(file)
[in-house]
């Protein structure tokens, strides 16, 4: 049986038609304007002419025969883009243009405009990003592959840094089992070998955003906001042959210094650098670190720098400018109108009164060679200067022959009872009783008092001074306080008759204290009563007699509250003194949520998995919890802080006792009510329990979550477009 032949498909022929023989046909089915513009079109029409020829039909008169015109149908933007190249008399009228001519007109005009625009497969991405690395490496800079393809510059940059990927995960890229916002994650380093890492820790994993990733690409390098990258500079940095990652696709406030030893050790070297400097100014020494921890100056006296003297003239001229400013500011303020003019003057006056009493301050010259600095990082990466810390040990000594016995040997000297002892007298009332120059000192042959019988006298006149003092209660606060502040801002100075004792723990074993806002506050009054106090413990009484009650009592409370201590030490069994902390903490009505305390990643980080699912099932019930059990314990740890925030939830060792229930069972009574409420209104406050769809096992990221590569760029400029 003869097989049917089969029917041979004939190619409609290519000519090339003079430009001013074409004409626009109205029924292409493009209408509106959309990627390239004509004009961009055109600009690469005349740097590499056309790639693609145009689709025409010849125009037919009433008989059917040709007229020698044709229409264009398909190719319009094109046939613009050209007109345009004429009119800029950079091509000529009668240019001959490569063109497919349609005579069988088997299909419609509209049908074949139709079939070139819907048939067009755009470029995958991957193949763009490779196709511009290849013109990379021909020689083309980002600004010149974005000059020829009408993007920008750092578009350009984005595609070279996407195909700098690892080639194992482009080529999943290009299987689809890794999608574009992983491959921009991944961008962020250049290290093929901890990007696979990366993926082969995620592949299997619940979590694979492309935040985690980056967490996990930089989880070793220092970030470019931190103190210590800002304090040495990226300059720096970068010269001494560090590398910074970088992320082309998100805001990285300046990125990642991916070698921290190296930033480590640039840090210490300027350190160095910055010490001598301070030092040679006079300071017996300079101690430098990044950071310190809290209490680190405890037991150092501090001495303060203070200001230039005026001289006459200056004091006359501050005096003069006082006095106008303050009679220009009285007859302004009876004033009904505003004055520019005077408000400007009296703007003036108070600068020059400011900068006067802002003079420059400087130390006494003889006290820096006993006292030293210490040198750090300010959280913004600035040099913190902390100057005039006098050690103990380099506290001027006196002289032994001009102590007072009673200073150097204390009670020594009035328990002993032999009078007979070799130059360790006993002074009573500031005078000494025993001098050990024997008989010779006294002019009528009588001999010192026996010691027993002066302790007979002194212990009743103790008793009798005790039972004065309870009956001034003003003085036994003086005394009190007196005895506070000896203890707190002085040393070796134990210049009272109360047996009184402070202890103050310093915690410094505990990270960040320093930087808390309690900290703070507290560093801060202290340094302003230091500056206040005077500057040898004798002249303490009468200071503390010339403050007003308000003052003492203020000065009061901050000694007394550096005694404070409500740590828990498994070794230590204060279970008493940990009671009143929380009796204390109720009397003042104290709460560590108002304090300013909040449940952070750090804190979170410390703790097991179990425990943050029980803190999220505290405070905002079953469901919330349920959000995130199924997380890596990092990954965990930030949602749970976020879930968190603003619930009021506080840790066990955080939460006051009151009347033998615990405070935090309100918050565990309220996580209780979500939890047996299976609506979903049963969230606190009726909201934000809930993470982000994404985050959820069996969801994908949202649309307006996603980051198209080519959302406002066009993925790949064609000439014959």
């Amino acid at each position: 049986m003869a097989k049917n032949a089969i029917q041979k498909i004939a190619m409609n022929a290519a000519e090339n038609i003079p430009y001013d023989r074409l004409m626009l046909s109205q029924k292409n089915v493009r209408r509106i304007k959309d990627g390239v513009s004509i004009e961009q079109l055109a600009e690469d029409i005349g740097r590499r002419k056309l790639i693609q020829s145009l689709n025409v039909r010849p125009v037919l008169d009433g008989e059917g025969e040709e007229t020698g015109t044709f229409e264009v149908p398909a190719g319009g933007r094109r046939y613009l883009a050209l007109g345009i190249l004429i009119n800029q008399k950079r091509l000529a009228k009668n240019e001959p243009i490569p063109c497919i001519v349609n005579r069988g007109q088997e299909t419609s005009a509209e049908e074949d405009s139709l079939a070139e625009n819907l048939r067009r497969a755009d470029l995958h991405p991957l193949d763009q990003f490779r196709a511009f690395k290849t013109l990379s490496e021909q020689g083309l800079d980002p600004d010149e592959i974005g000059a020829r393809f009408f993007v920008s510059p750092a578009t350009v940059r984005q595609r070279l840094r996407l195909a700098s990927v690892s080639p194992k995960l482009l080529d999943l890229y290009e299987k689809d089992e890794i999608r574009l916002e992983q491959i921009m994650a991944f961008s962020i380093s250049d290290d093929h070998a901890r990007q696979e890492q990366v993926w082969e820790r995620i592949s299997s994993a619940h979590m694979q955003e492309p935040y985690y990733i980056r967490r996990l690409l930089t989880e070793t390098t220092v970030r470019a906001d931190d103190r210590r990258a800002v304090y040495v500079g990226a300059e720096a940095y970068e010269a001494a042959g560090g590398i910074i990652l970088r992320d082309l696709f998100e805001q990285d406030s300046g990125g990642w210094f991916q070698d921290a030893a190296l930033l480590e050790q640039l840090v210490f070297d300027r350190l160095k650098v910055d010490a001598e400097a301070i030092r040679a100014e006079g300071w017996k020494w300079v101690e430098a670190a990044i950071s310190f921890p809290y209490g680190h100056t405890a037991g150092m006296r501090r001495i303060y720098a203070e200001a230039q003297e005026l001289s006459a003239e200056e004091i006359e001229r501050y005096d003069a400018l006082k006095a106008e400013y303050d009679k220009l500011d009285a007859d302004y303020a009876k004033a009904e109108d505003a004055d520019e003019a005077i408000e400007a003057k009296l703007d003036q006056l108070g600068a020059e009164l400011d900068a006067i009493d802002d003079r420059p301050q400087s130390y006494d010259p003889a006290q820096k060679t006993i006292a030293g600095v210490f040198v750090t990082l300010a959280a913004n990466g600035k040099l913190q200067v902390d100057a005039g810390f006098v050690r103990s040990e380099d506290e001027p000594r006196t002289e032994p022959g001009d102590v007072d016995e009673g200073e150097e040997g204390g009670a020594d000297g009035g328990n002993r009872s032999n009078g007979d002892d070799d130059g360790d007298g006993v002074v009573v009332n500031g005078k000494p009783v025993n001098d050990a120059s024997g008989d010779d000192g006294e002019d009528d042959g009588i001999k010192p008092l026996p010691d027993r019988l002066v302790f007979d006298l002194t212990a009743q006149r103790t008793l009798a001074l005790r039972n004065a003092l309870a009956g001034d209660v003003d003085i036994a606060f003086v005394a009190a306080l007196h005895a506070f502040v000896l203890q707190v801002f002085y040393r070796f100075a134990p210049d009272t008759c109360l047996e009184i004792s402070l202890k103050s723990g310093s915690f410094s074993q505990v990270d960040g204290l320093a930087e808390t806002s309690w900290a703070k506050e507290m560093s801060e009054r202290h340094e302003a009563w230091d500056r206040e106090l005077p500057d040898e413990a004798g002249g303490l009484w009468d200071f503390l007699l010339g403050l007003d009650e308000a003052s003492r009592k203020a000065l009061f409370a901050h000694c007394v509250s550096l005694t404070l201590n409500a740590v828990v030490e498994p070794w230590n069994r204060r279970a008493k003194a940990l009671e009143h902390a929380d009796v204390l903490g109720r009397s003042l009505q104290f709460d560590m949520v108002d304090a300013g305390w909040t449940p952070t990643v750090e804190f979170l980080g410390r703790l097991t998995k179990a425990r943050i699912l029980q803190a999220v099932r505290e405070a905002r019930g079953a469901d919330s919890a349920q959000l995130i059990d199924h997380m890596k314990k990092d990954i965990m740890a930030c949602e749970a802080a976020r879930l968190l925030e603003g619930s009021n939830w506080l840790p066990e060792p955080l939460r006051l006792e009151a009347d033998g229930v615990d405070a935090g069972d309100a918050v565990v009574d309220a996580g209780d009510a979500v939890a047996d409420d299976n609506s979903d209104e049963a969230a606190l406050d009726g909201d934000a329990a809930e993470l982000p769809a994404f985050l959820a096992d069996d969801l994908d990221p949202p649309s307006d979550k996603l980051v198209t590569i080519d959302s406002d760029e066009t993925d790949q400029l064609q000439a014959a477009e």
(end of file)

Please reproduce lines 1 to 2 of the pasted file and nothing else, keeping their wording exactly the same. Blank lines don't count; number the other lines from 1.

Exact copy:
[in-house]
């Protein structure tokens, strides 16, 4: 049986038609304007002419025969883009243009405009990003592959840094089992070998955003906001042959210094650098670190720098400018109108009164060679200067022959009872009783008092001074306080008759204290009563007699509250003194949520998995919890802080006792009510329990979550477009 032949498909022929023989046909089915513009079109029409020829039909008169015109149908933007190249008399009228001519007109005009625009497969991405690395490496800079393809510059940059990927995960890229916002994650380093890492820790994993990733690409390098990258500079940095990652696709406030030893050790070297400097100014020494921890100056006296003297003239001229400013500011303020003019003057006056009493301050010259600095990082990466810390040990000594016995040997000297002892007298009332120059000192042959019988006298006149003092209660606060502040801002100075004792723990074993806002506050009054106090413990009484009650009592409370201590030490069994902390903490009505305390990643980080699912099932019930059990314990740890925030939830060792229930069972009574409420209104406050769809096992990221590569760029400029 003869097989049917089969029917041979004939190619409609290519000519090339003079430009001013074409004409626009109205029924292409493009209408509106959309990627390239004509004009961009055109600009690469005349740097590499056309790639693609145009689709025409010849125009037919009433008989059917040709007229020698044709229409264009398909190719319009094109046939613009050209007109345009004429009119800029950079091509000529009668240019001959490569063109497919349609005579069988088997299909419609509209049908074949139709079939070139819907048939067009755009470029995958991957193949763009490779196709511009290849013109990379021909020689083309980002600004010149974005000059020829009408993007920008750092578009350009984005595609070279996407195909700098690892080639194992482009080529999943290009299987689809890794999608574009992983491959921009991944961008962020250049290290093929901890990007696979990366993926082969995620592949299997619940979590694979492309935040985690980056967490996990930089989880070793220092970030470019931190103190210590800002304090040495990226300059720096970068010269001494560090590398910074970088992320082309998100805001990285300046990125990642991916070698921290190296930033480590640039840090210490300027350190160095910055010490001598301070030092040679006079300071017996300079101690430098990044950071310190809290209490680190405890037991150092501090001495303060203070200001230039005026001289006459200056004091006359501050005096003069006082006095106008303050009679220009009285007859302004009876004033009904505003004055520019005077408000400007009296703007003036108070600068020059400011900068006067802002003079420059400087130390006494003889006290820096006993006292030293210490040198750090300010959280913004600035040099913190902390100057005039006098050690103990380099506290001027006196002289032994001009102590007072009673200073150097204390009670020594009035328990002993032999009078007979070799130059360790006993002074009573500031005078000494025993001098050990024997008989010779006294002019009528009588001999010192026996010691027993002066302790007979002194212990009743103790008793009798005790039972004065309870009956001034003003003085036994003086005394009190007196005895506070000896203890707190002085040393070796134990210049009272109360047996009184402070202890103050310093915690410094505990990270960040320093930087808390309690900290703070507290560093801060202290340094302003230091500056206040005077500057040898004798002249303490009468200071503390010339403050007003308000003052003492203020000065009061901050000694007394550096005694404070409500740590828990498994070794230590204060279970008493940990009671009143929380009796204390109720009397003042104290709460560590108002304090300013909040449940952070750090804190979170410390703790097991179990425990943050029980803190999220505290405070905002079953469901919330349920959000995130199924997380890596990092990954965990930030949602749970976020879930968190603003619930009021506080840790066990955080939460006051009151009347033998615990405070935090309100918050565990309220996580209780979500939890047996299976609506979903049963969230606190009726909201934000809930993470982000994404985050959820069996969801994908949202649309307006996603980051198209080519959302406002066009993925790949064609000439014959």